National table tennis coach ldi Lewis, fresh from the just concluded Islamic Solidarity Games, yesterday told Stabroek Sports that he was quite satisfied with the team’s recent showing at the games even though the Guyanese loopers failed to medal.
“I’m definitely satisfied with the overall performance of the team,” he declared.
“I think we achieved a few things we had set out to accomplish, one being getting a few of the kids back in the international world rankings which helps a lot as far as seeding for tournaments going forward and right now we are focusing on the senior Caribbean championships so getting back in the world rankings will help us to get good seeding for the Caribbean Championships which is a couple weeks away in Cuba,” Lewis said. Lewis’ comments were strongly validated since both the male and female table tennis teams were knocked out at the quarter-final round. The women’s team lost to their Iranian counterparts where local girl Natalie Cummings, according to Lewis, played an amazing game against the number one ranked Iranian female player in a match in which she lost, which was considered to be the game of the tournament. Iran eventually won the female table tennis leg of the games.
The males, on the other hand, lost out to the Turkish side who after defeating Guyana, went on to claim silver.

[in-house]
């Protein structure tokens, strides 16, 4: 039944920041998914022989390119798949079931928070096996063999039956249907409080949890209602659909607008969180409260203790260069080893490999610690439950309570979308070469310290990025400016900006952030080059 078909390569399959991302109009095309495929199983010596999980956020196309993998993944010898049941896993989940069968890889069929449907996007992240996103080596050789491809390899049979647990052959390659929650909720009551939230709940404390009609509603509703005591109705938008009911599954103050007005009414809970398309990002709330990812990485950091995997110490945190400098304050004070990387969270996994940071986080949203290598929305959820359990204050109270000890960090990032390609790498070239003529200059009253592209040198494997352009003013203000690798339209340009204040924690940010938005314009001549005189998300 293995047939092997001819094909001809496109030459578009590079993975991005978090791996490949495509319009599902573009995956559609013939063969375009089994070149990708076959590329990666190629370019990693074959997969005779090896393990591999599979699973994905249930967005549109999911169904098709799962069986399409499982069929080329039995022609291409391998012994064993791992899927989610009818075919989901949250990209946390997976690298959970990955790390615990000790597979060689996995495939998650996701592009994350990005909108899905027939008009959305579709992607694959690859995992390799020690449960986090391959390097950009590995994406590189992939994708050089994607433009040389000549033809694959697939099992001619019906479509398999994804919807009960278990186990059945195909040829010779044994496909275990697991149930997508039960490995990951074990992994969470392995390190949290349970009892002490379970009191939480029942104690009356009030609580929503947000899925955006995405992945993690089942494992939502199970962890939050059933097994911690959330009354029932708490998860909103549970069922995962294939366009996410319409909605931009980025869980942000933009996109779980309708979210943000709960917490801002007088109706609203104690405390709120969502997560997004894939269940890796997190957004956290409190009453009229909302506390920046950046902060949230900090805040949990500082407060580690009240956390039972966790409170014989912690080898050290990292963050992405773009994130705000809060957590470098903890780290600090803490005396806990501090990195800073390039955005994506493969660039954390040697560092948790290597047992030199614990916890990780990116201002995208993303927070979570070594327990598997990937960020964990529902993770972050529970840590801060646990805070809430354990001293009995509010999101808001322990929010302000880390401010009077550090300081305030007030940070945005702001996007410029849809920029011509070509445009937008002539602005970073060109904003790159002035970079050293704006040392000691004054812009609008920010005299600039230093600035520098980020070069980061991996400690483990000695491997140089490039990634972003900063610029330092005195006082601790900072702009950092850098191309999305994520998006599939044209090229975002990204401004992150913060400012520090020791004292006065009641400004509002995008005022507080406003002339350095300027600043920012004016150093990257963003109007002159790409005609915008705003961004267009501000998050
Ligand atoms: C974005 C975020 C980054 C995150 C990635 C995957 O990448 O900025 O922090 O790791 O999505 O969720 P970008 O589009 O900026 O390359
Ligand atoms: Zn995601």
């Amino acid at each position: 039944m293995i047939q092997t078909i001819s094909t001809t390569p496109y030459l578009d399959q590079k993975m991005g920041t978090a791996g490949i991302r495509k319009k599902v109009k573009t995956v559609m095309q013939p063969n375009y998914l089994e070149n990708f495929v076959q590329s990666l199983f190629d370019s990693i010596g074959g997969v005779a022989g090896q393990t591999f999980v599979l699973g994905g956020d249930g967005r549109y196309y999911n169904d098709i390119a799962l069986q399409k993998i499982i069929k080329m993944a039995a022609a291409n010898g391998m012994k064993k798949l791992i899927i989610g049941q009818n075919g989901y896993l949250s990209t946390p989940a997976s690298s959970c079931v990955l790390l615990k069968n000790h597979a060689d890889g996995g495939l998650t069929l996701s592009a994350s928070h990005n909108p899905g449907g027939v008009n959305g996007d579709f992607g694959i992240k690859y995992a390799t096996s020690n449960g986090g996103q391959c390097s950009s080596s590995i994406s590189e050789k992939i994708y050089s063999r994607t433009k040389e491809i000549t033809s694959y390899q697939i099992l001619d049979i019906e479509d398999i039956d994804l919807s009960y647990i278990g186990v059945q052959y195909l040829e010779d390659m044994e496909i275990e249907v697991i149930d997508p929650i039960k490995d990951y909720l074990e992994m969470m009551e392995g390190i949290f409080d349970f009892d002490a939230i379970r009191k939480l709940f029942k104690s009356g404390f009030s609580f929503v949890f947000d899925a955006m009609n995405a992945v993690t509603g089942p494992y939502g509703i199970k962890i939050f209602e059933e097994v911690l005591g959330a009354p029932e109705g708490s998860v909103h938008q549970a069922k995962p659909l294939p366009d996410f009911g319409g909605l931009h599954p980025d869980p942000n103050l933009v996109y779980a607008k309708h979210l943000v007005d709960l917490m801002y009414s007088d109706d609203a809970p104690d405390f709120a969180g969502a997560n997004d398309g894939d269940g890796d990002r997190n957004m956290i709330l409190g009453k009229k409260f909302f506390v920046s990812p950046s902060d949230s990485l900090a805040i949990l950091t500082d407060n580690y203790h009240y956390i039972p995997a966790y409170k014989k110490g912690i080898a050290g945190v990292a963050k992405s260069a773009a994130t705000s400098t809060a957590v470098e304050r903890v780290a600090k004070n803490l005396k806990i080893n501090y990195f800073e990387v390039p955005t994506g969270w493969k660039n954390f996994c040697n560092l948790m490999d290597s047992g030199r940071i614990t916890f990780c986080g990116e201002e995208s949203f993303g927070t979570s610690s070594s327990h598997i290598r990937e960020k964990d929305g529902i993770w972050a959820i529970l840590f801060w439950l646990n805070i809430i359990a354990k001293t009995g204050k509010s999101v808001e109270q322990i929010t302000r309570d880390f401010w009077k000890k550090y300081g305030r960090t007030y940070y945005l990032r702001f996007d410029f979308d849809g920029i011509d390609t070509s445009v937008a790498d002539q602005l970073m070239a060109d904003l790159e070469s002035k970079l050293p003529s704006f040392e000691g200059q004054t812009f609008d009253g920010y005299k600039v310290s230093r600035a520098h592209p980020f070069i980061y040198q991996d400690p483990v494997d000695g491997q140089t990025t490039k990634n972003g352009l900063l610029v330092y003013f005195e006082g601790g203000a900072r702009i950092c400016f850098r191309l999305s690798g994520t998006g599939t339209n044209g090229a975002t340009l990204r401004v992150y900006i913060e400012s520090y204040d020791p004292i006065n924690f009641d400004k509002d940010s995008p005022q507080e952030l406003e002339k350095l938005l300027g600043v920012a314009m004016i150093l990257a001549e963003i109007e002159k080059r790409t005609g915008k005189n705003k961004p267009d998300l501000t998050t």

Some of the players Lewis made reference to are national; men’s singles champion Christopher Franklin who was previously ranked, Chelsea Edghill and Trenace Lowe.
He, however, pointed out that if the players do not compete internationally during a six-month period, they will find themselves automatically knocked out of the rankings, which adds mounted pressure on the Guyana Table Tennis Association to further expose our local players internationally.
Lewis, when quizzed about what was taken from the Baku, Azerbaijan Games spoke of the importance of working with players both on and off the table in order to equip the players for that level of competitiveness.
“What we do on the table is much as important as what we do off that table, sometimes it’s even more important what one does off the table. But I think for us [table tennis] our players need to be on that level [internationally] more often and it’s something we have been talking about. Sometimes it’s tough to come from this environment to go on a world-class stage, it’s [Islamic Games] is even higher than the Commonwealth Games. So we definitely need to have a better structure locally but also we need to be on the world stage more often not just once every three years. It makes it hard to compete once every three or four years because the other players compete at that level [internationally] months out of the year,” the coach said
The Guyanese racket wielders will now turn their attention to the upcoming senior Caribbean championships which begin in July.